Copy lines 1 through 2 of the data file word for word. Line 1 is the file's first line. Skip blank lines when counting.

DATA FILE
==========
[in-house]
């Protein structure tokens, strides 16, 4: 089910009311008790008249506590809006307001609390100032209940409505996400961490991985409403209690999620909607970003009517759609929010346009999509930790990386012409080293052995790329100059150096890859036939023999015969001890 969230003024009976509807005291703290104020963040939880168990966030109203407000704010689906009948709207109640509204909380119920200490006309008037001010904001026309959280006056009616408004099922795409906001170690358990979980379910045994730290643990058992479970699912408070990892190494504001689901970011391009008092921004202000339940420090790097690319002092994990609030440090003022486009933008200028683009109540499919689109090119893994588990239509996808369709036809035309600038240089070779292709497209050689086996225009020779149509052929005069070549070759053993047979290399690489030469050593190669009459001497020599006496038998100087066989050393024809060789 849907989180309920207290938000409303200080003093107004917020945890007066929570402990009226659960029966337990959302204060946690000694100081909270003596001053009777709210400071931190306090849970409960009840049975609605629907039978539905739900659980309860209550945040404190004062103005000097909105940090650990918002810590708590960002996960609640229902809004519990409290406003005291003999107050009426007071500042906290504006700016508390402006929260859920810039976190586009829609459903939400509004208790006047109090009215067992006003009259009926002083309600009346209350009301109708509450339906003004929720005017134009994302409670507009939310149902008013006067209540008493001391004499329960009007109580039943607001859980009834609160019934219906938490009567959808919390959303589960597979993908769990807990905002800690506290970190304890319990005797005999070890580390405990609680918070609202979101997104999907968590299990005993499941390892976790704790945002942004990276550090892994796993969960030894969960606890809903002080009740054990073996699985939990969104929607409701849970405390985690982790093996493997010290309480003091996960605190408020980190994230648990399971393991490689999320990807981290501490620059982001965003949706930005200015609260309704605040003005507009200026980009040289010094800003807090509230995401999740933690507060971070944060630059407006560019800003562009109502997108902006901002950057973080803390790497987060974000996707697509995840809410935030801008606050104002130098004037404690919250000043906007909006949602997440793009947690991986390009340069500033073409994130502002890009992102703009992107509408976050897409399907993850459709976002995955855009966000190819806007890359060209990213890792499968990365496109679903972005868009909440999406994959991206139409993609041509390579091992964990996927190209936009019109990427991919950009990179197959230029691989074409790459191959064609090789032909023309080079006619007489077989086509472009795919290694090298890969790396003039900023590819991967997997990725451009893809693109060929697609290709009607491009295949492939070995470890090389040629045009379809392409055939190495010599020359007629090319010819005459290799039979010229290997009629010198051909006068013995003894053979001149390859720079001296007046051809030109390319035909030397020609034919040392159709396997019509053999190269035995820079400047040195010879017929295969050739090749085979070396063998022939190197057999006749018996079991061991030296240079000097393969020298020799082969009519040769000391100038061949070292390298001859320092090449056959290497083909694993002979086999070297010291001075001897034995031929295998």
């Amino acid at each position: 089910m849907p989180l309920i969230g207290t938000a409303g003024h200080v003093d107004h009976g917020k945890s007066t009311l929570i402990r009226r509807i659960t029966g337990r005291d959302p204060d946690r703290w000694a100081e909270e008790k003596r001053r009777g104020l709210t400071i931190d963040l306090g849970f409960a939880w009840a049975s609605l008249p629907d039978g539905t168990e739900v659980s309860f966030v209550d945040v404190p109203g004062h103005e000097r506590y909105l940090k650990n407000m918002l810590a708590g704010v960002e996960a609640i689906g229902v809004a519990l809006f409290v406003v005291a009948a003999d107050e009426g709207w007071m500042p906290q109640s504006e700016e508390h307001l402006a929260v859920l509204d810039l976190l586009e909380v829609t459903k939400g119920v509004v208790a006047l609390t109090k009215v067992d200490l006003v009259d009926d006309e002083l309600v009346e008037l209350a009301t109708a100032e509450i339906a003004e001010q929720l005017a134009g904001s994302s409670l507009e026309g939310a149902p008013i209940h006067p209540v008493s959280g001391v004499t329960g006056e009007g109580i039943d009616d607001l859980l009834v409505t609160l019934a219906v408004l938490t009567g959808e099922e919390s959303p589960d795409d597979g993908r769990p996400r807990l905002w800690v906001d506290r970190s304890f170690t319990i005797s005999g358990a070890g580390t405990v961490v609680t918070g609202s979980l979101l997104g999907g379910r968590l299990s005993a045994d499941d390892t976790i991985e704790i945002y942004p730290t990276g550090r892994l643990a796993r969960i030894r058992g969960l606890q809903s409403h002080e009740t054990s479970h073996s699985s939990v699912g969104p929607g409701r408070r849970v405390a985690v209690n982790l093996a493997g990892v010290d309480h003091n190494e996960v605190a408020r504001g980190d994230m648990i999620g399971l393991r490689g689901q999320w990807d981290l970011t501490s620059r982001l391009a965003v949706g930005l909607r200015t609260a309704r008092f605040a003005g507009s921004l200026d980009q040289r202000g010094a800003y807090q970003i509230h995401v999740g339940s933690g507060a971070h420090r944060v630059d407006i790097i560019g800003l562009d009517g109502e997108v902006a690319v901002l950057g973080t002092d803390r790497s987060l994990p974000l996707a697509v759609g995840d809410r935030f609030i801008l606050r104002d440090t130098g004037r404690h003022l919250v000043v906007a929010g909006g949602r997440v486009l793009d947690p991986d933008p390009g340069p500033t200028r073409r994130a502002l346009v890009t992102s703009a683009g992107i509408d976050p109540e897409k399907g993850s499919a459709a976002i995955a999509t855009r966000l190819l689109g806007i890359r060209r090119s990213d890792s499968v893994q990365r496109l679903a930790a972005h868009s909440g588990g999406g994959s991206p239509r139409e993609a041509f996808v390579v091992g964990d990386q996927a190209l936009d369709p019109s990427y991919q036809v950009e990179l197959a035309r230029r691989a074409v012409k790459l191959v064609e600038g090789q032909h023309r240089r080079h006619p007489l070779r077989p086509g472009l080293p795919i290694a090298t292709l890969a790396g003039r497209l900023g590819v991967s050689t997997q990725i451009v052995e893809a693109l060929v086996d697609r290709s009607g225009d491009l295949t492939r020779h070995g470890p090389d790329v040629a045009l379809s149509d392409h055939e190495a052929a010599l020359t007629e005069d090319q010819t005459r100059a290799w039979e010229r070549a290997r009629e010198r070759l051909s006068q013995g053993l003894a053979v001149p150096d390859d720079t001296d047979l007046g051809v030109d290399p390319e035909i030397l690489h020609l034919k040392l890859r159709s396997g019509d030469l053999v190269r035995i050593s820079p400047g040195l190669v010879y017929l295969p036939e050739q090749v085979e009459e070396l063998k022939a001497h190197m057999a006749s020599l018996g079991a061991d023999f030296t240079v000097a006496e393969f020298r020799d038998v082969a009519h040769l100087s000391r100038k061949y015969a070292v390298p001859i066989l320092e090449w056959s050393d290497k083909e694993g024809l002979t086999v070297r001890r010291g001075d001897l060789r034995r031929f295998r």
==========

[in-house]
């Protein structure tokens, strides 16, 4: 089910009311008790008249506590809006307001609390100032209940409505996400961490991985409403209690999620909607970003009517759609929010346009999509930790990386012409080293052995790329100059150096890859036939023999015969001890 969230003024009976509807005291703290104020963040939880168990966030109203407000704010689906009948709207109640509204909380119920200490006309008037001010904001026309959280006056009616408004099922795409906001170690358990979980379910045994730290643990058992479970699912408070990892190494504001689901970011391009008092921004202000339940420090790097690319002092994990609030440090003022486009933008200028683009109540499919689109090119893994588990239509996808369709036809035309600038240089070779292709497209050689086996225009020779149509052929005069070549070759053993047979290399690489030469050593190669009459001497020599006496038998100087066989050393024809060789 849907989180309920207290938000409303200080003093107004917020945890007066929570402990009226659960029966337990959302204060946690000694100081909270003596001053009777709210400071931190306090849970409960009840049975609605629907039978539905739900659980309860209550945040404190004062103005000097909105940090650990918002810590708590960002996960609640229902809004519990409290406003005291003999107050009426007071500042906290504006700016508390402006929260859920810039976190586009829609459903939400509004208790006047109090009215067992006003009259009926002083309600009346209350009301109708509450339906003004929720005017134009994302409670507009939310149902008013006067209540008493001391004499329960009007109580039943607001859980009834609160019934219906938490009567959808919390959303589960597979993908769990807990905002800690506290970190304890319990005797005999070890580390405990609680918070609202979101997104999907968590299990005993499941390892976790704790945002942004990276550090892994796993969960030894969960606890809903002080009740054990073996699985939990969104929607409701849970405390985690982790093996493997010290309480003091996960605190408020980190994230648990399971393991490689999320990807981290501490620059982001965003949706930005200015609260309704605040003005507009200026980009040289010094800003807090509230995401999740933690507060971070944060630059407006560019800003562009109502997108902006901002950057973080803390790497987060974000996707697509995840809410935030801008606050104002130098004037404690919250000043906007909006949602997440793009947690991986390009340069500033073409994130502002890009992102703009992107509408976050897409399907993850459709976002995955855009966000190819806007890359060209990213890792499968990365496109679903972005868009909440999406994959991206139409993609041509390579091992964990996927190209936009019109990427991919950009990179197959230029691989074409790459191959064609090789032909023309080079006619007489077989086509472009795919290694090298890969790396003039900023590819991967997997990725451009893809693109060929697609290709009607491009295949492939070995470890090389040629045009379809392409055939190495010599020359007629090319010819005459290799039979010229290997009629010198051909006068013995003894053979001149390859720079001296007046051809030109390319035909030397020609034919040392159709396997019509053999190269035995820079400047040195010879017929295969050739090749085979070396063998022939190197057999006749018996079991061991030296240079000097393969020298020799082969009519040769000391100038061949070292390298001859320092090449056959290497083909694993002979086999070297010291001075001897034995031929295998």